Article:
— But things got really awkward afterwards, when Denver7 reporter Marshall Zelinger approached Keyser with further questions on the signatures. Keyser twice called him “Mitchell,” in between repeating, “The important thing is I’m on the ballot.” (Keyser also faux-cheerily asked Zelinger if he was “creeping around my house yesterday,” and whether he’d met his dog: “He’s a great dog. He’s bigger than you are. He’s huge.” Watch the exchange here:

Even the notoriously fickle Denver Post editorial board isn’t mincing words:

[F]raud…strikes at the heart of the petition process, whether the candidate is aware of the abuse or not. And yet Denver7’s Marshall Zelinger has confirmed at least 10 instances of forged signatures on Keyser’s petitions in a district where he collected only 20 more than the minimum. Worse for Keyser, the Denver7 report says “many more signatures appear to have the same handwriting style and characteristics” as the fraudulent 10.

If Zelinger’s report survives scrutiny — and especially if additional forgeries are identified — then Keyser may not belong on the ballot. In that case, even if his name must remain there, GOP voters should take note — especially if Keyser can do no better than he did Thursday to explain it, when he repeated robot-like the mantra, “I’m on the ballot.”


Last night, Keyser attended a second U.S. Senate Senate candidate forum, after the forum earlier in the day in which Keyser’s not-so-thinly-veiled threats against Denver7 reporter Marshall Zelinger were caught on camera and subsequently went viral. 9NEWS reporter Jonathan Gonzales again cornered Keyser on the question of petition fraud–and while this time Keyser didn’t threaten the reporter with his Great Dane, he again did himself no favors:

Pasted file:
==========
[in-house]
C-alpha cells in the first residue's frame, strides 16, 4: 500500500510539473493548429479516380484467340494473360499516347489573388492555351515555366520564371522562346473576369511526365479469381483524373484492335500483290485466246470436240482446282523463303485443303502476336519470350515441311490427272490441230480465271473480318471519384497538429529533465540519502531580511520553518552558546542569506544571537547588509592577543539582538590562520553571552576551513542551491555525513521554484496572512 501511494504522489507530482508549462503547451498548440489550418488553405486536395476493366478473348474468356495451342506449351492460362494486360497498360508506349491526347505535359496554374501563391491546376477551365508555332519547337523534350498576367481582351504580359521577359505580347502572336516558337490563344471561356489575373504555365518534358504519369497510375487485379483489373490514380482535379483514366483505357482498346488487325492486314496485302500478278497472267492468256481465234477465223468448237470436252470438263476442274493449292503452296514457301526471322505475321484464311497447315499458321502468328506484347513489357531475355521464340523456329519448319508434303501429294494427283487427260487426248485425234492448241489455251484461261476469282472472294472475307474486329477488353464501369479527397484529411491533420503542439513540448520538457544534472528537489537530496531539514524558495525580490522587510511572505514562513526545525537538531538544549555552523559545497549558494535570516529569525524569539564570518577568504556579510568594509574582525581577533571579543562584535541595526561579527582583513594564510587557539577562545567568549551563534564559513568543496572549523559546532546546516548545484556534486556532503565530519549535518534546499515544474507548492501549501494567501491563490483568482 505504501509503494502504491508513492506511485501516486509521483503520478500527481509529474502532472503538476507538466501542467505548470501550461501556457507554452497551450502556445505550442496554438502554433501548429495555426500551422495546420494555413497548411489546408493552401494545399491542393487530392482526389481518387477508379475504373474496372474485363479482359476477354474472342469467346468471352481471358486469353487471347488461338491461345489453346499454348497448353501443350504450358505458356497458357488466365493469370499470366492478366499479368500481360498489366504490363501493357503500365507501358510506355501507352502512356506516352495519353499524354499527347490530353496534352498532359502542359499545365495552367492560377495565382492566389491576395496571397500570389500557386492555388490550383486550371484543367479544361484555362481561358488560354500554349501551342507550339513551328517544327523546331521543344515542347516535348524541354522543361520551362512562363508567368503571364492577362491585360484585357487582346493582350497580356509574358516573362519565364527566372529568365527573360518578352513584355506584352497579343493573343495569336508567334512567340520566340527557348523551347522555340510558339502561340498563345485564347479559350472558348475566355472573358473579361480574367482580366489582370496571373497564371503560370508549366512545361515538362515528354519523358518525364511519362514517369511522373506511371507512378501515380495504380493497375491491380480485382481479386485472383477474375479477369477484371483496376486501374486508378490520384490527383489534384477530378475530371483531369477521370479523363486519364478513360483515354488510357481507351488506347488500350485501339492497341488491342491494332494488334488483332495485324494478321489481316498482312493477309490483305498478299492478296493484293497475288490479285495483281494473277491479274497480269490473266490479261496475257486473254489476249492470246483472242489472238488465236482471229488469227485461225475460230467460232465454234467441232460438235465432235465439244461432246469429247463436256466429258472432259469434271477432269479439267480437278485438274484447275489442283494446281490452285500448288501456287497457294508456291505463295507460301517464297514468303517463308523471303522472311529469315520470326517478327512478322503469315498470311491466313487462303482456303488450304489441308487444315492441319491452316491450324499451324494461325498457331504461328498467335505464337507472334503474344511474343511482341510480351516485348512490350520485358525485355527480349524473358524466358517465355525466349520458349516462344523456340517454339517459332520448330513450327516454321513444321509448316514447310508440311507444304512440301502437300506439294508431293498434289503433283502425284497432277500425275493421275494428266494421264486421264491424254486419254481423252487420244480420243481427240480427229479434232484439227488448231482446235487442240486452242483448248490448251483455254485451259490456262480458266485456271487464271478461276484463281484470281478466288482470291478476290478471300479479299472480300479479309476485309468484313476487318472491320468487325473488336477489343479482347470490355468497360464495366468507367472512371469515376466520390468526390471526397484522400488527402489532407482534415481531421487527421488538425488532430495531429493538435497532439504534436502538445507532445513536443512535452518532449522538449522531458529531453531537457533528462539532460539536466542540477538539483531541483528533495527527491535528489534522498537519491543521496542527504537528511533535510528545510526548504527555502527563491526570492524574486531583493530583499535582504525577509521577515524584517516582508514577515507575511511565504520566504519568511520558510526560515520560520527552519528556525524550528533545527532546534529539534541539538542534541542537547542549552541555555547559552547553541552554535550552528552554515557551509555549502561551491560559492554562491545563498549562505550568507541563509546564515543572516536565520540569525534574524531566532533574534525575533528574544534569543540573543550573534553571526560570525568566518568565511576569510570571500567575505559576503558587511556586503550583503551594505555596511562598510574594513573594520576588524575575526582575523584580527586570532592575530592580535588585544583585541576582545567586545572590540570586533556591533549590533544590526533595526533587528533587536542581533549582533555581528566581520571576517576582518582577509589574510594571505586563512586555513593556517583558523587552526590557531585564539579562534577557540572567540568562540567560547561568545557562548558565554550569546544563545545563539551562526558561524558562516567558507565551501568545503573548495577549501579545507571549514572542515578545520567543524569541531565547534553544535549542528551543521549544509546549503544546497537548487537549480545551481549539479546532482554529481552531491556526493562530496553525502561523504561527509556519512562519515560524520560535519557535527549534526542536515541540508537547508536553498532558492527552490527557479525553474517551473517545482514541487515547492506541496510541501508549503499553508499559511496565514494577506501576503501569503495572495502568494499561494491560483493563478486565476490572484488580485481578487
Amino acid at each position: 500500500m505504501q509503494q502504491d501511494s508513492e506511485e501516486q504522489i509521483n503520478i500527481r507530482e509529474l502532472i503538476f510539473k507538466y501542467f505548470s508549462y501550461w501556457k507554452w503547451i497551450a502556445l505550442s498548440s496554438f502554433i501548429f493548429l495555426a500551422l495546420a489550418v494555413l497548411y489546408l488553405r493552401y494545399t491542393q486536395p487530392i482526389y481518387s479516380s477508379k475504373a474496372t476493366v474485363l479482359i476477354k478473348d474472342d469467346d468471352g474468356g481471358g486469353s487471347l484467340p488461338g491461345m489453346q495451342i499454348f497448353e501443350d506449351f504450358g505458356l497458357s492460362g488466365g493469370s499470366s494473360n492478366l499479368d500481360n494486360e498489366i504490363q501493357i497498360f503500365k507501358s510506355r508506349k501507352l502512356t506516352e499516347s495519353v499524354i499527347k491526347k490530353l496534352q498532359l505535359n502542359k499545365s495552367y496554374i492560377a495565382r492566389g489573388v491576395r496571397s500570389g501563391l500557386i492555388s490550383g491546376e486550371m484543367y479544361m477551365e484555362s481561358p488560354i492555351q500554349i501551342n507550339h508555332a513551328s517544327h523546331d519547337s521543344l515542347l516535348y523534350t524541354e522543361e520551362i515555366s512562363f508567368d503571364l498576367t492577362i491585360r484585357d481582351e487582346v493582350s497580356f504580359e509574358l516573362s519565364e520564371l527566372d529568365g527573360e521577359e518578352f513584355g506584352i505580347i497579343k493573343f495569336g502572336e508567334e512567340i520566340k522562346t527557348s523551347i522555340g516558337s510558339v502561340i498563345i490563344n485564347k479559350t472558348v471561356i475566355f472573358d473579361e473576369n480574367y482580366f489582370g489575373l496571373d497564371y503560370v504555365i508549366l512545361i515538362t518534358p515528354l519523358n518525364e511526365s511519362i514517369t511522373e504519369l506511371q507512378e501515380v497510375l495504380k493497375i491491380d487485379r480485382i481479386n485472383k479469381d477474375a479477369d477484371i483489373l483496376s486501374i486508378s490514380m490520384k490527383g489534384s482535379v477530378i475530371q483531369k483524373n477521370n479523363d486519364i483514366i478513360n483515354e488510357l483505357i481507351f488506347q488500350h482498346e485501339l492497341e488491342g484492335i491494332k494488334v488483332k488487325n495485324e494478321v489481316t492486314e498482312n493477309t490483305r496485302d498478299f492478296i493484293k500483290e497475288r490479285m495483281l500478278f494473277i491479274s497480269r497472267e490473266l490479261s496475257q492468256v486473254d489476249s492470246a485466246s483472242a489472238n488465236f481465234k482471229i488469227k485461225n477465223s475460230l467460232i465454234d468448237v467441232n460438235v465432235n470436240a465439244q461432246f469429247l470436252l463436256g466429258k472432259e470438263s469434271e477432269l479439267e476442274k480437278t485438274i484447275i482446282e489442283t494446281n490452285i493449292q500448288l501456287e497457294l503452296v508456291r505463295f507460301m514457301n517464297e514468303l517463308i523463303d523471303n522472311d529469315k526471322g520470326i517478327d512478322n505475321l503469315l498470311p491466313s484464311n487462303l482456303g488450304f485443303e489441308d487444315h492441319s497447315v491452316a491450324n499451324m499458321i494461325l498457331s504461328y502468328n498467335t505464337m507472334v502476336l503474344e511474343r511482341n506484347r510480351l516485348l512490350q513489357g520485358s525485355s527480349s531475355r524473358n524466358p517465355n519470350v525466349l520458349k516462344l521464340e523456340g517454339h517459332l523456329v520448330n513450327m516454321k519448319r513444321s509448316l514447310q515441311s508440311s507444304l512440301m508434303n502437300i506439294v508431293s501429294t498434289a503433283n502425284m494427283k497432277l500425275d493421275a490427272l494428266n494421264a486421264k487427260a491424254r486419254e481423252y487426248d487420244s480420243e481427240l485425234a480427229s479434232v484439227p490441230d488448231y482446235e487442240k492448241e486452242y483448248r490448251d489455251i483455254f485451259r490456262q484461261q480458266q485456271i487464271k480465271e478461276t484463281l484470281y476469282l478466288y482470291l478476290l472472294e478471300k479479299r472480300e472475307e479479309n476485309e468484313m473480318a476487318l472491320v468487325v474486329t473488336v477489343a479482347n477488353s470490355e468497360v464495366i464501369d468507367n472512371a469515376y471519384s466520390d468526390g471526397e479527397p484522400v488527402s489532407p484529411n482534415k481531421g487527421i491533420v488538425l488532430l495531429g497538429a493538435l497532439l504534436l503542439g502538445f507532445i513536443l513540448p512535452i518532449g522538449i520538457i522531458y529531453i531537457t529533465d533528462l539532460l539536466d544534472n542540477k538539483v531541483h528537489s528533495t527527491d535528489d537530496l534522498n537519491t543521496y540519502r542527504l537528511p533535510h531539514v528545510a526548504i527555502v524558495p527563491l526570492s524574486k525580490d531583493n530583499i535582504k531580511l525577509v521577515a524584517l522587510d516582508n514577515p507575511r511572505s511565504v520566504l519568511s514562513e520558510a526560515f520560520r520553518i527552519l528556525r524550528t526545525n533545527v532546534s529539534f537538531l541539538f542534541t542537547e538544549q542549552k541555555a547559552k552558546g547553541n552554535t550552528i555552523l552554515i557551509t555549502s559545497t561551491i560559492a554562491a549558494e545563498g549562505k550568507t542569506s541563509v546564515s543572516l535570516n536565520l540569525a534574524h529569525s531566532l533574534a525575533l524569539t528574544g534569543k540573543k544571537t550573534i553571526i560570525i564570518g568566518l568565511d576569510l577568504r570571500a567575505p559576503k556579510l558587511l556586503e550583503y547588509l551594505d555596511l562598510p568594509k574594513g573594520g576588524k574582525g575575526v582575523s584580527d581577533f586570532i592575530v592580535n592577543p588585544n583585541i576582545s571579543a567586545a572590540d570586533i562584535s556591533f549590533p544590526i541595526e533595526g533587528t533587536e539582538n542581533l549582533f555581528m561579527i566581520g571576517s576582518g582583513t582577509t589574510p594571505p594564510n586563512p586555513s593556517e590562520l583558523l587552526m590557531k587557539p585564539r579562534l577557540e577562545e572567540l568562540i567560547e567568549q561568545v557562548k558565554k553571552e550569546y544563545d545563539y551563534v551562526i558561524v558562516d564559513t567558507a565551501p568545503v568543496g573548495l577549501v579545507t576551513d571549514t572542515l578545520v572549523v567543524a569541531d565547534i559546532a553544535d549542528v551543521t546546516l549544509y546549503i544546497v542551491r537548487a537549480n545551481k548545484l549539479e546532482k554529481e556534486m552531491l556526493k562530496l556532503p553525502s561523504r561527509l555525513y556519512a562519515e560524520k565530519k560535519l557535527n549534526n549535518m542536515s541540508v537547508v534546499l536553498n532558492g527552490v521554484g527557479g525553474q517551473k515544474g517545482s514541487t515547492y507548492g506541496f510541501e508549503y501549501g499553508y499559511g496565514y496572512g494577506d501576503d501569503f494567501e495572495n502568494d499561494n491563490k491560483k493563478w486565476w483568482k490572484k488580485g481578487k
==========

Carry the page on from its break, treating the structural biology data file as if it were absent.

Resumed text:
We have to say we are genuinely surprised that Keyser had no better answer to these growing questions about petition fraud than the words “all that matters is I’m on the ballot.” It’s a little like being caught in a bank robbery and responding, “all that matters is I’ve got the money.”

Keyser’s incredibly bad response to these questions about his petition signatures, first by hiding for days from the allegations and then his disastrous on-camera performances yesterday, do much more than raise questions about Keyser’s fitness to serve as a U.S. Senator. Having had so much time to formulate a response to these allegations and failing so miserably to do so, one has to ask at this point if Keyser knows more about the petition fraud his campaign is accused of than he is letting on. It should have relatively straightforward for Keyser to put distance between himself and his campaign hires and subordinates by claiming ignorance. While not a great answer, it would still have been much better than repetitious non-answers that satisfy no one.